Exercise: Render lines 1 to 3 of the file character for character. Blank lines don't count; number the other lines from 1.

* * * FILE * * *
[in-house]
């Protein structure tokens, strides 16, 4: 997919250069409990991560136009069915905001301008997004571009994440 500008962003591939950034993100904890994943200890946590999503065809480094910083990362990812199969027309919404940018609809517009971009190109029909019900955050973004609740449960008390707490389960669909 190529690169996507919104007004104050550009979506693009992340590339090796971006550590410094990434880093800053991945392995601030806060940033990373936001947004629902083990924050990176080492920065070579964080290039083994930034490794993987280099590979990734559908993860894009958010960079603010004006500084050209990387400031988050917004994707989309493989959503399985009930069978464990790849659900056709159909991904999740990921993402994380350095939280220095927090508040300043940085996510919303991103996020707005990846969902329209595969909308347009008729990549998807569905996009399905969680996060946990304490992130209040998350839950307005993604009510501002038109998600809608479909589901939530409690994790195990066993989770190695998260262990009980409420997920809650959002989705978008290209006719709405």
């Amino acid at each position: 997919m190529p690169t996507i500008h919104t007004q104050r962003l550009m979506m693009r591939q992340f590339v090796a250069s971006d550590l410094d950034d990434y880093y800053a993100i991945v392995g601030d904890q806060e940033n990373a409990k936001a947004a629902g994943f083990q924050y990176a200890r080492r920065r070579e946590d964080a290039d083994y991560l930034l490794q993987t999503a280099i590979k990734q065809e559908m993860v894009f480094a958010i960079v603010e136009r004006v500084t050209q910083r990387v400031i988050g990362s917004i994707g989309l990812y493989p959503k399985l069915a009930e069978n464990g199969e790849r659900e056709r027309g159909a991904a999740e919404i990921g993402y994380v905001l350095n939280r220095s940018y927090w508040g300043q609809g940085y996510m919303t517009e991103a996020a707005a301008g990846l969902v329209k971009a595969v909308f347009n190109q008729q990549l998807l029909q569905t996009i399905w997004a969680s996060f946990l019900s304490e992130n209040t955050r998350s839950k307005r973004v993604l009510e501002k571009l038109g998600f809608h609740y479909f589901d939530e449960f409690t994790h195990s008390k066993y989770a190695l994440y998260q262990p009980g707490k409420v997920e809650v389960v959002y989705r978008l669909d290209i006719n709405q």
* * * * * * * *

[in-house]
């Protein structure tokens, strides 16, 4: 997919250069409990991560136009069915905001301008997004571009994440 500008962003591939950034993100904890994943200890946590999503065809480094910083990362990812199969027309919404940018609809517009971009190109029909019900955050973004609740449960008390707490389960669909 190529690169996507919104007004104050550009979506693009992340590339090796971006550590410094990434880093800053991945392995601030806060940033990373936001947004629902083990924050990176080492920065070579964080290039083994930034490794993987280099590979990734559908993860894009958010960079603010004006500084050209990387400031988050917004994707989309493989959503399985009930069978464990790849659900056709159909991904999740990921993402994380350095939280220095927090508040300043940085996510919303991103996020707005990846969902329209595969909308347009008729990549998807569905996009399905969680996060946990304490992130209040998350839950307005993604009510501002038109998600809608479909589901939530409690994790195990066993989770190695998260262990009980409420997920809650959002989705978008290209006719709405």
């Amino acid at each position: 997919m190529p690169t996507i500008h919104t007004q104050r962003l550009m979506m693009r591939q992340f590339v090796a250069s971006d550590l410094d950034d990434y880093y800053a993100i991945v392995g601030d904890q806060e940033n990373a409990k936001a947004a629902g994943f083990q924050y990176a200890r080492r920065r070579e946590d964080a290039d083994y991560l930034l490794q993987t999503a280099i590979k990734q065809e559908m993860v894009f480094a958010i960079v603010e136009r004006v500084t050209q910083r990387v400031i988050g990362s917004i994707g989309l990812y493989p959503k399985l069915a009930e069978n464990g199969e790849r659900e056709r027309g159909a991904a999740e919404i990921g993402y994380v905001l350095n939280r220095s940018y927090w508040g300043q609809g940085y996510m919303t517009e991103a996020a707005a301008g990846l969902v329209k971009a595969v909308f347009n190109q008729q990549l998807l029909q569905t996009i399905w997004a969680s996060f946990l019900s304490e992130n209040t955050r998350s839950k307005r973004v993604l009510e501002k571009l038109g998600f809608h609740y479909f589901d939530e449960f409690t994790h195990s008390k066993y989770a190695l994440y998260q262990p009980g707490k409420v997920e809650v389960v959002y989705r978008l669909d290209i006719n709405q």